If it’s on the internet it must be true

Happy Saturday Saucians,

Here we are sharing “scary stories” over the internet. Basking in the blue-white glow of the proverbial campfire of the future.

We imagine horror fans of the past (like, ye olden days), nestled around an open flame recounting folky legends of horned beasts and child stealing apparitions. Think Are You Afraid of The Dark but with a much hairier cast.

Today peeps take to internet forums creating and expanding on “creepy pasta.” The informal style and content of which is akin to the folk stories of yore, which also include beings from another world, ghosts, beasts and demons. You might remember some of these stories from chain-mails your Mom sent you to your first email address (sexybaby69@hotmail.com):


Similarly, r/nosleep’s ambiguously true-sounding user-submitted stories received so much love, a huge following and podcast by the same name quickly spawned.

This had us thinking about how truly captivating short horror really is. I mean, we all love a feature film that gives us two solid hours of chills, gore and nightmare fuel, but a mere blip of scary is all that is really needed to induce temporary insomnia.

This is probably why we, and droves of horror fans, get real pumped about Horror anthologies like Trick ‘r Treat, Tales of Halloween or the V/H/S and ABC’s of Death films. All of which are comprised of loosely related stories of equal parts humour and terror.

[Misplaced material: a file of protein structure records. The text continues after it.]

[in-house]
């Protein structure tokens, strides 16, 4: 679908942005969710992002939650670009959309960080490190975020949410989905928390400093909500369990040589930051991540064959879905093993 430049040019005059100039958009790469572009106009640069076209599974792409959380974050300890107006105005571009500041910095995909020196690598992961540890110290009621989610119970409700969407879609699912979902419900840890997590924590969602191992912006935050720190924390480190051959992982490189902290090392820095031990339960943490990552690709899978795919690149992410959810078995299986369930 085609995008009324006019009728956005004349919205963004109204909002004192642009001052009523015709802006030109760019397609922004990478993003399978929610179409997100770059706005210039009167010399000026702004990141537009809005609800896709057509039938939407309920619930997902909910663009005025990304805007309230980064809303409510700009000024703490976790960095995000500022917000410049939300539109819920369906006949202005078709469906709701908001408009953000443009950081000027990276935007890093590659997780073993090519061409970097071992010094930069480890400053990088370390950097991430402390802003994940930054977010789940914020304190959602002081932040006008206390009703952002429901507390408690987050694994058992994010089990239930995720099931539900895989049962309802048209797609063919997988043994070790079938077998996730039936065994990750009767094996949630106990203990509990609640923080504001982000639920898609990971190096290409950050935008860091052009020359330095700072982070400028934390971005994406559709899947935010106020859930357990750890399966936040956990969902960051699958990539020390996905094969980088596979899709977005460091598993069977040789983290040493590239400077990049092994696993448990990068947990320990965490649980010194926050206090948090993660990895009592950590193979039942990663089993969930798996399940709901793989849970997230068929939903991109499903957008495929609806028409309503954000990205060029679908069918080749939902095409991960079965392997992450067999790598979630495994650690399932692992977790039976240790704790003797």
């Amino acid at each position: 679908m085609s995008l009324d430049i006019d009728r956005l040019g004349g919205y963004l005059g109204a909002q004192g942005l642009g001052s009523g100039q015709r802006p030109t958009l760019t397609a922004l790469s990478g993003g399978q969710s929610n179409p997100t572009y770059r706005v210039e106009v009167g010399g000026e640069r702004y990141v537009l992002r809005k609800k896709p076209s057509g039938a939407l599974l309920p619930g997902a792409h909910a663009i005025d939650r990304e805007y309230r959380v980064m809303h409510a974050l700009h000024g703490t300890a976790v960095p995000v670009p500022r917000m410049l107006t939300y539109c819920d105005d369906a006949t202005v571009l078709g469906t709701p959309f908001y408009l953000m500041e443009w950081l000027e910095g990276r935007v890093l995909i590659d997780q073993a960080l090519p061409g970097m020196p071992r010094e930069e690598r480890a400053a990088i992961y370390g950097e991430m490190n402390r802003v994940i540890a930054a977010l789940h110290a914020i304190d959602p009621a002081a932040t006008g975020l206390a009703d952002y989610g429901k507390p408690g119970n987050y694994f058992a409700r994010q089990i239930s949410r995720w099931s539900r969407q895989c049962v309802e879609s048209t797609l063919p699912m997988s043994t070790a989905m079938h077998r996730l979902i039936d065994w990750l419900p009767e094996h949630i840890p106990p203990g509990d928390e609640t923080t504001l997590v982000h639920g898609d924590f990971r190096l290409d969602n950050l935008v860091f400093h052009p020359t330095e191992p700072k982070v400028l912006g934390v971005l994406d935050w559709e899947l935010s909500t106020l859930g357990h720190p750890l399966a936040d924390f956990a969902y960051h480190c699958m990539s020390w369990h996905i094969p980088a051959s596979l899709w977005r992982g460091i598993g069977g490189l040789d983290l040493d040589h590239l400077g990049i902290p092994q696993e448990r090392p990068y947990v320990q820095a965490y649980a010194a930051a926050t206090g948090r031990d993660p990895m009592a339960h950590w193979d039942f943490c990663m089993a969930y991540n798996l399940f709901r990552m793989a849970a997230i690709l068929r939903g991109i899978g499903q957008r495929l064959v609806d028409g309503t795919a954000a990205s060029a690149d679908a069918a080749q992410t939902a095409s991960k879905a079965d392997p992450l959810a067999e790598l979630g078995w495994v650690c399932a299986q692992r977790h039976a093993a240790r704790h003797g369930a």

Who doesn’t remember dog eared copies of Fireside Tales, or spending Halloween night watching the new (and three or four older) episodes of Treehouse of Horror?

Is there something more satisfying about the brevity of these scares? We would say something about our dwindling attention span or whatever, but our intuition tells us it’s something else.

Like a ghostly tale told to you about a friend of a friend, these short horrors ring truer that their lengthier counterparts. Think about twentieth century American folklore baddie Cropsy, who many believe is the real deal. Is it possible that because these stories are easier to communicate orally, a game of broken telephone begins, ending with legend recounted as fact?

Anyway, what this really come down to is that we are desperately hoping Jeff The Killer isn’t real.




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